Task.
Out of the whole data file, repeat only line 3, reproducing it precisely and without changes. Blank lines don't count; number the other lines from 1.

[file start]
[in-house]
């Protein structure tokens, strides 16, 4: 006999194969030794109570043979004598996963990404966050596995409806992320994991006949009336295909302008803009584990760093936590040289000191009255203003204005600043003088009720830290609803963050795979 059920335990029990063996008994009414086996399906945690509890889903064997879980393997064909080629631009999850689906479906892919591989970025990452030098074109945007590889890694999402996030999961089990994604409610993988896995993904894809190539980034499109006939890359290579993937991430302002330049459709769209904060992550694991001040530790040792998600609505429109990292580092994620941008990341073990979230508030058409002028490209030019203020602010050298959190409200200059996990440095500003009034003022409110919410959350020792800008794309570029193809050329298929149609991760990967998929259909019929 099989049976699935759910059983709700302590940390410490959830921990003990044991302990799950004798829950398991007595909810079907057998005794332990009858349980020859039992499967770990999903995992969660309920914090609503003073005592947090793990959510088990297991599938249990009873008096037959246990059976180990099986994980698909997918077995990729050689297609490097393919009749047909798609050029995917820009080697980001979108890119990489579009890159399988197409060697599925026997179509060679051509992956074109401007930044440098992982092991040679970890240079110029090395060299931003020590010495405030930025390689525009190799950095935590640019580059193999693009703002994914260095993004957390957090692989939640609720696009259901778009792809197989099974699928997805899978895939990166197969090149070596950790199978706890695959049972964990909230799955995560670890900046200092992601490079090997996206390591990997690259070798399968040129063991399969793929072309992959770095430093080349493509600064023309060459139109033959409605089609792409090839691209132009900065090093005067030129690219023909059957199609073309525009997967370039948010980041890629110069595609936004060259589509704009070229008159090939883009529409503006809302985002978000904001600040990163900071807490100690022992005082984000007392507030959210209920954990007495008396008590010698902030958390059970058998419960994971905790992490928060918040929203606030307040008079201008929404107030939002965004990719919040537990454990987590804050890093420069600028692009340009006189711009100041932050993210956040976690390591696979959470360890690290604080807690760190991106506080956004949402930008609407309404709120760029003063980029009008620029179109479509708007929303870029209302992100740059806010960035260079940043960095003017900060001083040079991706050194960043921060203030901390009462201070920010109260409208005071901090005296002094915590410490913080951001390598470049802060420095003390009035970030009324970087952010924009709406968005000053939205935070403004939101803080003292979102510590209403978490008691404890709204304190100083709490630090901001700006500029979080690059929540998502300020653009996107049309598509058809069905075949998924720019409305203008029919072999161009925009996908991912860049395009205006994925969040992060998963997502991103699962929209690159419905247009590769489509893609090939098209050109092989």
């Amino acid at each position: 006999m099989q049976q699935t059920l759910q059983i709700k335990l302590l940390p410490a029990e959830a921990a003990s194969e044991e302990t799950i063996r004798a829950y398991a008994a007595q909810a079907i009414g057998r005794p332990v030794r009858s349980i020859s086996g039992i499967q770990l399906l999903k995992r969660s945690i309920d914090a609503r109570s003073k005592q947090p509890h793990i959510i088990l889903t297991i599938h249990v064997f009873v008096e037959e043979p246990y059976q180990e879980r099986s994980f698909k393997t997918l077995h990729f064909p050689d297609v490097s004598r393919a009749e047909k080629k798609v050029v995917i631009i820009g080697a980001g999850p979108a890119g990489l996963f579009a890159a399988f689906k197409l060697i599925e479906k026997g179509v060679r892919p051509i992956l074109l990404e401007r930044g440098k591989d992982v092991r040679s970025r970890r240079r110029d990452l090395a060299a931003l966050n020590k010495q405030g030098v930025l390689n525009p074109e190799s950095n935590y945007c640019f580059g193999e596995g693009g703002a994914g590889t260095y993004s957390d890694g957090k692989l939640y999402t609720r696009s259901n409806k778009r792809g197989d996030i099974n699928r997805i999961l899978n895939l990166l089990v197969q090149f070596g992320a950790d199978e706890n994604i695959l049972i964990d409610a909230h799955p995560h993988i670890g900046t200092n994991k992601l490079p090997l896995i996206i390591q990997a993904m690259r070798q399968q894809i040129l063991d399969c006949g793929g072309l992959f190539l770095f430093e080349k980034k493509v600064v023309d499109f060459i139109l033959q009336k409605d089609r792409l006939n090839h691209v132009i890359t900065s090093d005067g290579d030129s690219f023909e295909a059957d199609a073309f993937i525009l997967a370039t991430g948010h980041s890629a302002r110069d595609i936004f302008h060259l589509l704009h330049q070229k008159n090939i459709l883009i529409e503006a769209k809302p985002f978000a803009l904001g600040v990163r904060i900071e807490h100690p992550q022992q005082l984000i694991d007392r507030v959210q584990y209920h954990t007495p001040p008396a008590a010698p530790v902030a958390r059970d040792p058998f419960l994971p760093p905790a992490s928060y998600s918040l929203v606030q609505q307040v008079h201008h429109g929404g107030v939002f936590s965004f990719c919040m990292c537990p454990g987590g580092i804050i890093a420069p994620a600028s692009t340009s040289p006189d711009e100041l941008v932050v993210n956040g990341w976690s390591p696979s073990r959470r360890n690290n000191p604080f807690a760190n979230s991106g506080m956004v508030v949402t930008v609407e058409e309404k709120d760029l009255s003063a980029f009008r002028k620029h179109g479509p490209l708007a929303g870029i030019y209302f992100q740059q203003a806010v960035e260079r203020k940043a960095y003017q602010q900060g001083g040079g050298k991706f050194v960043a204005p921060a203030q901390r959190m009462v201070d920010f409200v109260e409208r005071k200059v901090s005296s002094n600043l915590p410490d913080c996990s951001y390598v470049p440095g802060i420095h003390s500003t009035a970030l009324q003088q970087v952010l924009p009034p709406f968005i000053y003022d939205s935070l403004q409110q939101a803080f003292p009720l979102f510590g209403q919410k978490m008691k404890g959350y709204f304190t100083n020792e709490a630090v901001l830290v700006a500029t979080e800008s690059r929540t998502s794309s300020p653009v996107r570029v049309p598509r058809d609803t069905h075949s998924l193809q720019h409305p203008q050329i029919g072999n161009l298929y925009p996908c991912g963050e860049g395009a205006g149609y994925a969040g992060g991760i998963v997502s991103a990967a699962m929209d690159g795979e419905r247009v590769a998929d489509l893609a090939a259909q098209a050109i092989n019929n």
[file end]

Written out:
């Amino acid at each position: 006999m099989q049976q699935t059920l759910q059983i709700k335990l302590l940390p410490a029990e959830a921990a003990s194969e044991e302990t799950i063996r004798a829950y398991a008994a007595q909810a079907i009414g057998r005794p332990v030794r009858s349980i020859s086996g039992i499967q770990l399906l999903k995992r969660s945690i309920d914090a609503r109570s003073k005592q947090p509890h793990i959510i088990l889903t297991i599938h249990v064997f009873v008096e037959e043979p246990y059976q180990e879980r099986s994980f698909k393997t997918l077995h990729f064909p050689d297609v490097s004598r393919a009749e047909k080629k798609v050029v995917i631009i820009g080697a980001g999850p979108a890119g990489l996963f579009a890159a399988f689906k197409l060697i599925e479906k026997g179509v060679r892919p051509i992956l074109l990404e401007r930044g440098k591989d992982v092991r040679s970025r970890r240079r110029d990452l090395a060299a931003l966050n020590k010495q405030g030098v930025l390689n525009p074109e190799s950095n935590y945007c640019f580059g193999e596995g693009g703002a994914g590889t260095y993004s957390d890694g957090k692989l939640y999402t609720r696009s259901n409806k778009r792809g197989d996030i099974n699928r997805i999961l899978n895939l990166l089990v197969q090149f070596g992320a950790d199978e706890n994604i695959l049972i964990d409610a909230h799955p995560h993988i670890g900046t200092n994991k992601l490079p090997l896995i996206i390591q990997a993904m690259r070798q399968q894809i040129l063991d399969c006949g793929g072309l992959f190539l770095f430093e080349k980034k493509v600064v023309d499109f060459i139109l033959q009336k409605d089609r792409l006939n090839h691209v132009i890359t900065s090093d005067g290579d030129s690219f023909e295909a059957d199609a073309f993937i525009l997967a370039t991430g948010h980041s890629a302002r110069d595609i936004f302008h060259l589509l704009h330049q070229k008159n090939i459709l883009i529409e503006a769209k809302p985002f978000a803009l904001g600040v990163r904060i900071e807490h100690p992550q022992q005082l984000i694991d007392r507030v959210q584990y209920h954990t007495p001040p008396a008590a010698p530790v902030a958390r059970d040792p058998f419960l994971p760093p905790a992490s928060y998600s918040l929203v606030q609505q307040v008079h201008h429109g929404g107030v939002f936590s965004f990719c919040m990292c537990p454990g987590g580092i804050i890093a420069p994620a600028s692009t340009s040289p006189d711009e100041l941008v932050v993210n956040g990341w976690s390591p696979s073990r959470r360890n690290n000191p604080f807690a760190n979230s991106g506080m956004v508030v949402t930008v609407e058409e309404k709120d760029l009255s003063a980029f009008r002028k620029h179109g479509p490209l708007a929303g870029i030019y209302f992100q740059q203003a806010v960035e260079r203020k940043a960095y003017q602010q900060g001083g040079g050298k991706f050194v960043a204005p921060a203030q901390r959190m009462v201070d920010f409200v109260e409208r005071k200059v901090s005296s002094n600043l915590p410490d913080c996990s951001y390598v470049p440095g802060i420095h003390s500003t009035a970030l009324q003088q970087v952010l924009p009034p709406f968005i000053y003022d939205s935070l403004q409110q939101a803080f003292p009720l979102f510590g209403q919410k978490m008691k404890g959350y709204f304190t100083n020792e709490a630090v901001l830290v700006a500029t979080e800008s690059r929540t998502s794309s300020p653009v996107r570029v049309p598509r058809d609803t069905h075949s998924l193809q720019h409305p203008q050329i029919g072999n161009l298929y925009p996908c991912g963050e860049g395009a205006g149609y994925a969040g992060g991760i998963v997502s991103a990967a699962m929209d690159g795979e419905r247009v590769a998929d489509l893609a090939a259909q098209a050109i092989n019929n």